An Election Can’t Change a Culture (Original title: Not About Trump)

Here we are anticipating a flood. 3 to 6 inches of rain fell on the 50 miles of the West Fork upriver from us as I wrote this. This was stacking up to be one of two years without a flood in the 34 years we’ve farmed this place. There’s some good stories. One time Dawn (whose brothers created an unearned phobia of spiders) was up to her cute little armpits in water covered with spiders looking for a place to cling to. Another time I pulled a canoe with a newborn calf 1/4 mile through thigh deep water as the cow trudged along slobbering on my sweetie holding the calf and upset at the unexplained evacuation. Ha! I bet the ladies referred to below could top these stories if pinned down over a nice pale ale. (Pale Ale optional). Anyway. It is good to still have some of a generation of doers instead of just viewers left. We could learn some things.
End of intro.

Whenever I leave my little ivory tower by the Westfork, I meet someone who comments on the writing I do here. But rarely does anyone dispute what I have written. I think we’ve taken to heart what Rodney King said after that drug crazed fool was beaten into submission in Los Angeles many years ago; “Why can’t we all just get along?”

Interestingly, about 90% of the positive comments I hear are from ladies past retirement age. This is an interesting demographic that I have become familiar with because Dawn’s music puts me there. I’m blessed to know these ladies. They aren’t staring at little devices. They let me open the door for them. They aren’t seeking attention. Most of them have lost their husbands, who wore themselves out working to make it through The Great Depression (1929-1945).

The only way I can explain why the ladies outlived their husbands, is by a strange process I read about that has to do with iron toxicity because men do not lose a certain amount of blood every month like women do. I wonder if the old men still around survived more accidents than their fellow men. They certainly don’t have as many fingers as the rest of us.

I went into the Social Security office last week to sign up for Medicare. When Dawn and I walked into this office it was obvious our government doesn’t trust the people it claims to serve (or the soldiers that serve us, as evidenced by the fact they are not allowed to carry the weapons they are trained to use). I had to take my pocket knife and Dawn’s pepper spray back out to the car. Fareway never makes me do that. Anyway, there sat four couples who were in their twenties and no one else my age (64). They could walk, they could talk. And we were in a town with as many help wanted signs as stop signs. Bill Clinton’s vaunted welfare reform changed a few definitions and that’s about all. Remember that, whenever you hear the word “reform.”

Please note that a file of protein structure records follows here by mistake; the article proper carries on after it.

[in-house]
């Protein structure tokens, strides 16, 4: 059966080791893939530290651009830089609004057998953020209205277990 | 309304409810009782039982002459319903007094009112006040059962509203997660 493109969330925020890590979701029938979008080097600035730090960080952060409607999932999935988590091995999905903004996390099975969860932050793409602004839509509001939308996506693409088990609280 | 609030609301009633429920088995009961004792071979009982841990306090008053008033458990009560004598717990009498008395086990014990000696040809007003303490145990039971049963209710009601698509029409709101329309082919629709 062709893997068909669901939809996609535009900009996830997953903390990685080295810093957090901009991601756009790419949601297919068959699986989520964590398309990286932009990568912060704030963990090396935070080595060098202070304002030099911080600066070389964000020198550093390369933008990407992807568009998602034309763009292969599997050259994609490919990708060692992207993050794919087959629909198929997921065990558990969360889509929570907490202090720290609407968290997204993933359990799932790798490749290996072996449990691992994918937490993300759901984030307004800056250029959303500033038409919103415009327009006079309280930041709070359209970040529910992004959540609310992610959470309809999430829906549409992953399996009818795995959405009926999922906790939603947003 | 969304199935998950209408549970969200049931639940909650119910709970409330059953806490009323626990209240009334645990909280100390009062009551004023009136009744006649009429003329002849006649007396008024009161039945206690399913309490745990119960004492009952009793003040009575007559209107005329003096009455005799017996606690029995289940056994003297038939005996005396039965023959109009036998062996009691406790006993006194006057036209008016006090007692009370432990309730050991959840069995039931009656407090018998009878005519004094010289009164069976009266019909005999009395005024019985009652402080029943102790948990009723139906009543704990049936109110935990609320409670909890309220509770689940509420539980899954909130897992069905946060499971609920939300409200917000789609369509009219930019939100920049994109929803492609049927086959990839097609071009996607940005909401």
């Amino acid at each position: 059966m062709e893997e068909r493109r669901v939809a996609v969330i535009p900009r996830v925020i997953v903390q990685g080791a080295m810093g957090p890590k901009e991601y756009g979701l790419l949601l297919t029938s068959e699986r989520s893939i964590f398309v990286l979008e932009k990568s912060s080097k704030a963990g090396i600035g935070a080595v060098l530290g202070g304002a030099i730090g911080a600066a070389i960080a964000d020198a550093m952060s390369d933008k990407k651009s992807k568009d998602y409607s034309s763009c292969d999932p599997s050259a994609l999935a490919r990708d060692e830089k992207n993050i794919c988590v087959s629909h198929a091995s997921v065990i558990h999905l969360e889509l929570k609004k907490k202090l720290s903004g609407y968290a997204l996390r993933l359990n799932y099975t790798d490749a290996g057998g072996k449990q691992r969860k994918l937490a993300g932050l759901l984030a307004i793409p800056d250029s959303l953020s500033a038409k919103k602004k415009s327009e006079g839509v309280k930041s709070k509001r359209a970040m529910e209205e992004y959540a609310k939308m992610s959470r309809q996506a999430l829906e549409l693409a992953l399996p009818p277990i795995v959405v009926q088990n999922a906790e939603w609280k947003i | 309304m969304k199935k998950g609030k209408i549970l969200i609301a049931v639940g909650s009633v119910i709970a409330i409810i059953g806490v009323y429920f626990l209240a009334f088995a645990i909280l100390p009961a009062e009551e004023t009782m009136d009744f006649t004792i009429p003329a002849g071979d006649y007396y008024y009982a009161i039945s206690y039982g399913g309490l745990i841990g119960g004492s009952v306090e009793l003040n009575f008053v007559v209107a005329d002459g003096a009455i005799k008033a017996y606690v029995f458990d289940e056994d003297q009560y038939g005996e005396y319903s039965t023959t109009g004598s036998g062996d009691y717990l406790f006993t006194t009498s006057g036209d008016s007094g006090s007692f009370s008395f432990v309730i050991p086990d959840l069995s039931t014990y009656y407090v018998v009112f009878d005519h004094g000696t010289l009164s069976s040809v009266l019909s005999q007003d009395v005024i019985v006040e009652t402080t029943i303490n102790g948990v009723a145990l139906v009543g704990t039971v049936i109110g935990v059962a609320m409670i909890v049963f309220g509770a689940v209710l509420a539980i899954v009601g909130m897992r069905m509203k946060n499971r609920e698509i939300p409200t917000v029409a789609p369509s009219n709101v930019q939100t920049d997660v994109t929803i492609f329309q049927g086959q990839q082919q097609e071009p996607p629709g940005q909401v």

Now we are fully engulfed (unless we can avoid the media tsunami) in the most important election of all time; the election of king of the United States. I hope you can detect my sarcasm. This time we have all colors and sexes. I wish Ella Fitzgerald were alive to round out the field. There are numerous other categories missing but much progress has been made.

As far as political or economic philosophy, the range is pretty much narrow enough to step over as usual. I heard Bobby Jindal on the radio flabbergasted at the fact there was a socialist (Bernie, internment camps now, Sanders) actually running for president. Wow Bobby, what do you call Medicare, No Child Left Behind or Obamacare? Capitalism? He went on to speak favorably on the Constitution and economics without a single program mentioned for elimination. Don’t forget what “reform” means to these people.

Billions of dollars will be spent deciding which Tweedledee or Tweedledumber will be king in the rainbow house. And those who participate will feel like they’ve done their part and go on with their lives. Those who see the election as the charade that it is, will go to work, spend time with their families and accept the thievery that is impossible to change with a mere election.

I continue to write this column because I feel I owe it to the ladies who speak out urging me to do so. The anxiety they felt as they waited for their husbands to return from war or dangerous work is unimaginable to me. The work they did for their household and family businesses was something those kids at the Social Security office might not be able to fathom. And yet that work is paying for their benefits still today.

So here’s to you, beautiful ladies past retirement age. Although sometimes disheartened, I won’t give up in trying to reinstall the values signified by you who made this country great.

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